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Artificial intelligence in asset management

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Global asset managers are committing more resources to the development of funds using artificial intelligence, writes Richard Newell. How will this affect portfolio management?

The asset management industry has begun to recognise, perhaps belatedly in some cases, that it is likely to be massively disrupted by the introduction of artificial intelligence.

It is estimated that algorithms now account for 90% of financial market trading. Yet there are only a few managed funds that are fully using machine-learning technology. There are plenty of funds using artificial intelligence (AI) to churn out ideas, or refine their trading signals, but the exposure they take and the way they execute trades is still controlled by the human fund manager.

The next wave of funds is set to radically disrupt the industry. Progress with machine-learning algorithms, especially through the development of deep learning techniques, is producing a new wave of managed funds that are robotically controlled in the analysis, security selection and trading processes.

Global fund giants such as BlackRock, and hedge fund specialists including Bridgewater, MAN Group and Two Sigma have had exploratory programmes on machine learning capabilities for some time. BlackRock recently set up an AI laboratory in California and has centralised its data science efforts in a new team called Data Science Core.

Paulo Salomao, managing director at Accenture Asset Management, which tracks the financial industry’s AI evolution, says: “Many institutional investors and pension plans are still in the process of rolling out data lakes and robust data governance frameworks. The most advanced peers have mastered these skills and are looking now at deploying AI and machine learning to improve investment decision making, such as producing investment research, supporting security selection in private assets, driving performance attribution and portfolio construction, and talent management.”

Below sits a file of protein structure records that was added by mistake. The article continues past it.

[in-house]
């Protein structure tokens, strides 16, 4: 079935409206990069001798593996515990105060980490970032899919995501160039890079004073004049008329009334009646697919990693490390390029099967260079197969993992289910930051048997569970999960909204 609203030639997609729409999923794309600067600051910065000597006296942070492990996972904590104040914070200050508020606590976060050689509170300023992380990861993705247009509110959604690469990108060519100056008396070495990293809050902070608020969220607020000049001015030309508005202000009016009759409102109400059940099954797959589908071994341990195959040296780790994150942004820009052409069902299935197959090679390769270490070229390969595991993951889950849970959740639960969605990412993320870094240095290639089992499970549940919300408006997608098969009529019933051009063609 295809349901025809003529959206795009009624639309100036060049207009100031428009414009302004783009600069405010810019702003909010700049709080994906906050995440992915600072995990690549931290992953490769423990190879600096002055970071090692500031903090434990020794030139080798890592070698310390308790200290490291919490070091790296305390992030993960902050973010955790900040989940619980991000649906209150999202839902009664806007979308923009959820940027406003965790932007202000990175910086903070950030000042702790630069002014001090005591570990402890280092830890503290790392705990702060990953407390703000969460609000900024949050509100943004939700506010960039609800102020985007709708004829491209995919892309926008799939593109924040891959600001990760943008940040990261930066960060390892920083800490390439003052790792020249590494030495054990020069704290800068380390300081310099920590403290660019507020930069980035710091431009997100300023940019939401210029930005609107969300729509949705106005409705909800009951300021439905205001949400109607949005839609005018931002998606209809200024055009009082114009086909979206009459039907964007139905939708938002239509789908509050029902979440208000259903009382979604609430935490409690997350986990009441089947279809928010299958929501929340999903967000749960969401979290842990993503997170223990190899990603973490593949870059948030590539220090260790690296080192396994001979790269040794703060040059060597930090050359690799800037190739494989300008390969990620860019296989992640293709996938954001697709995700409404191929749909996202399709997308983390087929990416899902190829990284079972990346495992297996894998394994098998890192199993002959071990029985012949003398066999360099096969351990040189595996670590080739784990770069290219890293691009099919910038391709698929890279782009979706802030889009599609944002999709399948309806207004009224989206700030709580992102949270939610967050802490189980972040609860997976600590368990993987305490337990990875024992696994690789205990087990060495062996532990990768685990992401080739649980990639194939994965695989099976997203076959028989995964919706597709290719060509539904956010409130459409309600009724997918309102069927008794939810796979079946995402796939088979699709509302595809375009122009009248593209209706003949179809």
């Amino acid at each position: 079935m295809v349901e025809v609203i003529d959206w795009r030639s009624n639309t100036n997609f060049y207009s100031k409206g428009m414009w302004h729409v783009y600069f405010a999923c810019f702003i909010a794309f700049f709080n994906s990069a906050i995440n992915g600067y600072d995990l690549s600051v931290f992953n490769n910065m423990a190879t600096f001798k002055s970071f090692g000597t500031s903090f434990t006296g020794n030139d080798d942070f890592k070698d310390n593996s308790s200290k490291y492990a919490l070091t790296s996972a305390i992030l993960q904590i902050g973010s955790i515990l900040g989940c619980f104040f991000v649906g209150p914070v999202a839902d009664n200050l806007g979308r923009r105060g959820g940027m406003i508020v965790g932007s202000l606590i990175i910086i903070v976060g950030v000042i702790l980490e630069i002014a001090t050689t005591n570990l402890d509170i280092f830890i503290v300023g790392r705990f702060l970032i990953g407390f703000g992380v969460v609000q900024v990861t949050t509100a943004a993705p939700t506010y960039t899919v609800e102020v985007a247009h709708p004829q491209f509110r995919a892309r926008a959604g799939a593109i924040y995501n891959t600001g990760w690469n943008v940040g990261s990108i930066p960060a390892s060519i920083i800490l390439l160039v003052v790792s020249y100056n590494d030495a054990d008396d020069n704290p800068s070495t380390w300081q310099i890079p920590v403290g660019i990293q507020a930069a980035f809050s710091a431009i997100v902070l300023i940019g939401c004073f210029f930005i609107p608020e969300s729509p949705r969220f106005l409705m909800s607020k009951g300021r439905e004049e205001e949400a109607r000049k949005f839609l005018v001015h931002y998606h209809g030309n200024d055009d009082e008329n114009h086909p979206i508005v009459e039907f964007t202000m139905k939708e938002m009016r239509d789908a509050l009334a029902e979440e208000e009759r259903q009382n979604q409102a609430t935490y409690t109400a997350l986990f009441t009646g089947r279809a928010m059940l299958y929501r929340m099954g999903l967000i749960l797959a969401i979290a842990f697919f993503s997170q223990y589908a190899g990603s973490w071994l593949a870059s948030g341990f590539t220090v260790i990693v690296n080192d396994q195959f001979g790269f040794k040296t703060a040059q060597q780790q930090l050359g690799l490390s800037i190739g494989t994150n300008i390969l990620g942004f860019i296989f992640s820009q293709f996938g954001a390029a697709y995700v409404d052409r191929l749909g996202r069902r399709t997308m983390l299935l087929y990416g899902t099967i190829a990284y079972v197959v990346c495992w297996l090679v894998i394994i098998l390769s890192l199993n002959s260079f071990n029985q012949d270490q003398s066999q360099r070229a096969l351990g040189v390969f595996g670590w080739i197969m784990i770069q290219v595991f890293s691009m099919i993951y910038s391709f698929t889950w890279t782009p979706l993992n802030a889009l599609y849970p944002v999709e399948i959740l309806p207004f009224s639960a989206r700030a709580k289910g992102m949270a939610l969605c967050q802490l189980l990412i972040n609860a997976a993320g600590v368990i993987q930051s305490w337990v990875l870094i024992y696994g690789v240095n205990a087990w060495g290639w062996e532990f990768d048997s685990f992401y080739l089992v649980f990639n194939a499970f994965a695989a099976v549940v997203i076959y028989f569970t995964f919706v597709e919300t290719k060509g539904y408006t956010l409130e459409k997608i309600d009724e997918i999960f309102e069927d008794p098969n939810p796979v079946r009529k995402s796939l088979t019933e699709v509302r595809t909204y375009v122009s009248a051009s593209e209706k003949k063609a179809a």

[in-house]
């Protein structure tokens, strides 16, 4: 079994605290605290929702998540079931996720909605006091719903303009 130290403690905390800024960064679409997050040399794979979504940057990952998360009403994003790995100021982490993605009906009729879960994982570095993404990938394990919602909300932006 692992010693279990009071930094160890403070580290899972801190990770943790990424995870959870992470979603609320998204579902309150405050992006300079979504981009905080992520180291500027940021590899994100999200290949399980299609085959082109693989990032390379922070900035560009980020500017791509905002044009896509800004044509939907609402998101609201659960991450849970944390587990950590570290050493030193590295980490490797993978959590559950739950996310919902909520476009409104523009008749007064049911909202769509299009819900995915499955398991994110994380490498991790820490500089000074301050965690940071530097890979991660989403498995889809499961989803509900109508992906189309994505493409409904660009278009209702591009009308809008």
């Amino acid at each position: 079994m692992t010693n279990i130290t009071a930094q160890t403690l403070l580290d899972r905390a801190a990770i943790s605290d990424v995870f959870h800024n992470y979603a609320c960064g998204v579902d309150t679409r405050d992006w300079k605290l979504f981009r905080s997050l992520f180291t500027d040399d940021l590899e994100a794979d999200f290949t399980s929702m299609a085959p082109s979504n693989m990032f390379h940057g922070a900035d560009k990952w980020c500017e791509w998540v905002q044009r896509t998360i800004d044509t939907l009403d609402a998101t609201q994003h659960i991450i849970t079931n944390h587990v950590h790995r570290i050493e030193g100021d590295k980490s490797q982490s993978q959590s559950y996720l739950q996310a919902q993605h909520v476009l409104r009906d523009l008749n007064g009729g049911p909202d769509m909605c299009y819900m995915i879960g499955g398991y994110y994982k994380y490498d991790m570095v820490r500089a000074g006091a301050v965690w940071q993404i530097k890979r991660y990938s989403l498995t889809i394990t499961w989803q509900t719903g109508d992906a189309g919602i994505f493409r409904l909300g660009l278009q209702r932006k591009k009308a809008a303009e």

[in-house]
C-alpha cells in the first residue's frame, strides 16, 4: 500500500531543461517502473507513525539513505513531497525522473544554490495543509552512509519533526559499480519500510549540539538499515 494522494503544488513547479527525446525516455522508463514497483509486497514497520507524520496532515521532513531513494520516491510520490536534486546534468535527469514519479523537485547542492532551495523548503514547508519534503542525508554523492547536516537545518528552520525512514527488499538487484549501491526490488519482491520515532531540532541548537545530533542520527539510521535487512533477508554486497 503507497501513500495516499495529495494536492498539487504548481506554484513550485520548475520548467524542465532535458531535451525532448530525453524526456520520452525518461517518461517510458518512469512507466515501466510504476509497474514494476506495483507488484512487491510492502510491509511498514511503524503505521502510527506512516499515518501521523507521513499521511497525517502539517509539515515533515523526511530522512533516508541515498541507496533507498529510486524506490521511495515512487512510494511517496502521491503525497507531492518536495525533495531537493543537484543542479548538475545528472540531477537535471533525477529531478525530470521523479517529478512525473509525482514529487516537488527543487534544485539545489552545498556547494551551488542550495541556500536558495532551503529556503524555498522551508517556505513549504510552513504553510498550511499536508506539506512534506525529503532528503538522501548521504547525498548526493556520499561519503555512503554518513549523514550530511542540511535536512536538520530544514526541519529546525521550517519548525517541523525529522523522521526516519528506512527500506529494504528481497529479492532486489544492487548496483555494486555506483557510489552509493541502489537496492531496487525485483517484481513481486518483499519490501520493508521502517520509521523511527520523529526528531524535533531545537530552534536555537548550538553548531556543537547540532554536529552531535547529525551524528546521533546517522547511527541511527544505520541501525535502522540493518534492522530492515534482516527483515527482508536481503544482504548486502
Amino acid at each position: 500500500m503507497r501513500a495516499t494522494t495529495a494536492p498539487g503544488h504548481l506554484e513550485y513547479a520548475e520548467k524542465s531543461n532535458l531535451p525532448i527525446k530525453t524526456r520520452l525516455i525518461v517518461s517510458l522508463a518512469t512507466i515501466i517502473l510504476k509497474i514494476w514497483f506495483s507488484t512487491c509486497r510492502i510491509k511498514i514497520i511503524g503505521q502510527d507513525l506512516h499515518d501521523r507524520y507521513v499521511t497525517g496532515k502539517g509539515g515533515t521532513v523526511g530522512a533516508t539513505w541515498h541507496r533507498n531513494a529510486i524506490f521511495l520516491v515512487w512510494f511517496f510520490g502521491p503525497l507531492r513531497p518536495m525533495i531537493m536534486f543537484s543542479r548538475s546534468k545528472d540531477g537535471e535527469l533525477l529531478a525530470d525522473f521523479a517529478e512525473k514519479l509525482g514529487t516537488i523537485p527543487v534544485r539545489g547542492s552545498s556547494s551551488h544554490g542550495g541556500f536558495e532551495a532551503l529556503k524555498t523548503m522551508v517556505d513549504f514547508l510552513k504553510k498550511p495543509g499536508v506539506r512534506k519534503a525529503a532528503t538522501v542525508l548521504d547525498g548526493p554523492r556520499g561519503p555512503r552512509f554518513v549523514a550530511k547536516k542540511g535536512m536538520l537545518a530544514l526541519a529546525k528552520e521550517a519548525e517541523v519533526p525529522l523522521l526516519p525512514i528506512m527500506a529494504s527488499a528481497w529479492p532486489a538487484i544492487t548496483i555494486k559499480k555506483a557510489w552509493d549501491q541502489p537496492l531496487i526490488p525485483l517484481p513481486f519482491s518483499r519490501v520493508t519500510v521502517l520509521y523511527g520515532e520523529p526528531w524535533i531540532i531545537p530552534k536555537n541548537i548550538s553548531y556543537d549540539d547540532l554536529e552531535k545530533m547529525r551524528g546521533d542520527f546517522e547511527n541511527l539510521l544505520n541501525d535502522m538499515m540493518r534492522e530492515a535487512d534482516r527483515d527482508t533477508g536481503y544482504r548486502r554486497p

The fund giants are hiring a particular type of professional – the data scientist – to help them develop and optimise algorithms. Analysis by Gaurav Chakravorty, CIO of Qplum, a US-based asset management firm that offers AI-based trading strategies, shows that the asset management industry typically takes in about $1trn (€848bn) in revenue, more than half of which is invested in human capital. In an effort to alleviate fee pressure, Chakravorty expects $100bn of annual investment will go into technology-driven roles in the next two to three years. “A typical asset management firm will soon have more machine learning engineers and data scientists than people with experience in financial markets,” he says.

The evolution of AI funds

The potential use of AI in fund management is broad. It reaches from low-complexity data aggregation and interpretation to highly complex semantic analysis, correlation analysis and predictive modelling that can directly feed into investment decisions.

Another recent development is the use of machine-assisted trading in less liquid asset classes or less efficient markets. These have the potential of higher information asymmetries and AI can be used to efficiently identify small but meaningful signals in the underlying noise.